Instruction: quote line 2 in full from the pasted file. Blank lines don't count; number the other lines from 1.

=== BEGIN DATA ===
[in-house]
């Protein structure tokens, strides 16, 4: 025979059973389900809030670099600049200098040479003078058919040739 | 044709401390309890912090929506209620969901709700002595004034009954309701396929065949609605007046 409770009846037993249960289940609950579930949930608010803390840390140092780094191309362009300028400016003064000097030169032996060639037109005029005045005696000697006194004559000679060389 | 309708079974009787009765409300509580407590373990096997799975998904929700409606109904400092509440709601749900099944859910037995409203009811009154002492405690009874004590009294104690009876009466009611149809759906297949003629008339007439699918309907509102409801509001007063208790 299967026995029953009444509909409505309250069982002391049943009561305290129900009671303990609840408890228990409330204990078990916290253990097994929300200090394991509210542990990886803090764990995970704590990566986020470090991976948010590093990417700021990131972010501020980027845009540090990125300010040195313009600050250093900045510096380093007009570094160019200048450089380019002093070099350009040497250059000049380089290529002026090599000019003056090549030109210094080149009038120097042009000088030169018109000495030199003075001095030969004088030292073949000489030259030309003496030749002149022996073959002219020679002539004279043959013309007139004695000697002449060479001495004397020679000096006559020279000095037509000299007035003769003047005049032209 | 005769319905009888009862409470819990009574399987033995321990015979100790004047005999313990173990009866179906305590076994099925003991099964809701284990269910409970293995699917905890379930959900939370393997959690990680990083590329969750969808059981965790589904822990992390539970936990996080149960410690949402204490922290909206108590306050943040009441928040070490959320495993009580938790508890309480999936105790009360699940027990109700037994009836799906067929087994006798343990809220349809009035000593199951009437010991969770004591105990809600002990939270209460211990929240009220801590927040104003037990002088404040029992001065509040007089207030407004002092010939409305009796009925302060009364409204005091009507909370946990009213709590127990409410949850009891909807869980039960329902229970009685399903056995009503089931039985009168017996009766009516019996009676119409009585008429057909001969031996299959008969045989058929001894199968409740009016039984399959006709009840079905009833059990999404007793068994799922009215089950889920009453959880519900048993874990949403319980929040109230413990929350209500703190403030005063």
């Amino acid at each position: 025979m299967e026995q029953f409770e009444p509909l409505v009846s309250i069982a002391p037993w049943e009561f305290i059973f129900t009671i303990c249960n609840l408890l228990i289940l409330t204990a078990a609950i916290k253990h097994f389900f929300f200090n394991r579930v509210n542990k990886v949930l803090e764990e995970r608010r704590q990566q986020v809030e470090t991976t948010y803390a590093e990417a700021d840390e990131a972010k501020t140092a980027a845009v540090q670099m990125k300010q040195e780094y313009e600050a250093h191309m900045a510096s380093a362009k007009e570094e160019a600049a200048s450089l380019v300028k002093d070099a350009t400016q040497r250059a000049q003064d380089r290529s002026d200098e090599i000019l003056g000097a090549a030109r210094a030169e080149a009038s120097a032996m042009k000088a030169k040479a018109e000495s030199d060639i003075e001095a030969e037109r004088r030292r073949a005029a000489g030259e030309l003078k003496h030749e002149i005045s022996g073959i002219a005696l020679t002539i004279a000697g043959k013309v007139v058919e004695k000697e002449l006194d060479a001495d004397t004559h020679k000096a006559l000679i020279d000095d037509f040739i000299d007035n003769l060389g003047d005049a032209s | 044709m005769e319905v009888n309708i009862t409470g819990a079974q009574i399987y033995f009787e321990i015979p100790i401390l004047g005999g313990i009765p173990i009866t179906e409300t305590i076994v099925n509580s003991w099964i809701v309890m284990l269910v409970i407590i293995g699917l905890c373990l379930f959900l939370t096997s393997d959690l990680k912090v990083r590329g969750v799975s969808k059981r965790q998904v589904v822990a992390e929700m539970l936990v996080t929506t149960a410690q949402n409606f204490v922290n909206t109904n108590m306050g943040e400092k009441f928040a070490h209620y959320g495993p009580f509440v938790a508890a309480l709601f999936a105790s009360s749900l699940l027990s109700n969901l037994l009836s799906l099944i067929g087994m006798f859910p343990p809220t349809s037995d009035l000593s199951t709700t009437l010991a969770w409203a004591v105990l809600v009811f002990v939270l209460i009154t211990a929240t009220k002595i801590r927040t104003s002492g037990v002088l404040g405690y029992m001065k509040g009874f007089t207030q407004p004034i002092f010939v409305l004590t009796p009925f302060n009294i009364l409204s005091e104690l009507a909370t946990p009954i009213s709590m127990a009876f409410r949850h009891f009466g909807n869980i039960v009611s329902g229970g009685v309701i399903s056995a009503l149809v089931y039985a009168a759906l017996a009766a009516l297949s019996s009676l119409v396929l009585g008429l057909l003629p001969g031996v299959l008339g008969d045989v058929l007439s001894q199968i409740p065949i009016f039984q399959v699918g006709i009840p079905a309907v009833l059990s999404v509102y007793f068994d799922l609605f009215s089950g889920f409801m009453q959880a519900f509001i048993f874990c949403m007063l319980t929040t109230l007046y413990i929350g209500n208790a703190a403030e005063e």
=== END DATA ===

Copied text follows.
């Protein structure tokens, strides 16, 4: 025979059973389900809030670099600049200098040479003078058919040739 | 044709401390309890912090929506209620969901709700002595004034009954309701396929065949609605007046 409770009846037993249960289940609950579930949930608010803390840390140092780094191309362009300028400016003064000097030169032996060639037109005029005045005696000697006194004559000679060389 | 309708079974009787009765409300509580407590373990096997799975998904929700409606109904400092509440709601749900099944859910037995409203009811009154002492405690009874004590009294104690009876009466009611149809759906297949003629008339007439699918309907509102409801509001007063208790 299967026995029953009444509909409505309250069982002391049943009561305290129900009671303990609840408890228990409330204990078990916290253990097994929300200090394991509210542990990886803090764990995970704590990566986020470090991976948010590093990417700021990131972010501020980027845009540090990125300010040195313009600050250093900045510096380093007009570094160019200048450089380019002093070099350009040497250059000049380089290529002026090599000019003056090549030109210094080149009038120097042009000088030169018109000495030199003075001095030969004088030292073949000489030259030309003496030749002149022996073959002219020679002539004279043959013309007139004695000697002449060479001495004397020679000096006559020279000095037509000299007035003769003047005049032209 | 005769319905009888009862409470819990009574399987033995321990015979100790004047005999313990173990009866179906305590076994099925003991099964809701284990269910409970293995699917905890379930959900939370393997959690990680990083590329969750969808059981965790589904822990992390539970936990996080149960410690949402204490922290909206108590306050943040009441928040070490959320495993009580938790508890309480999936105790009360699940027990109700037994009836799906067929087994006798343990809220349809009035000593199951009437010991969770004591105990809600002990939270209460211990929240009220801590927040104003037990002088404040029992001065509040007089207030407004002092010939409305009796009925302060009364409204005091009507909370946990009213709590127990409410949850009891909807869980039960329902229970009685399903056995009503089931039985009168017996009766009516019996009676119409009585008429057909001969031996299959008969045989058929001894199968409740009016039984399959006709009840079905009833059990999404007793068994799922009215089950889920009453959880519900048993874990949403319980929040109230413990929350209500703190403030005063």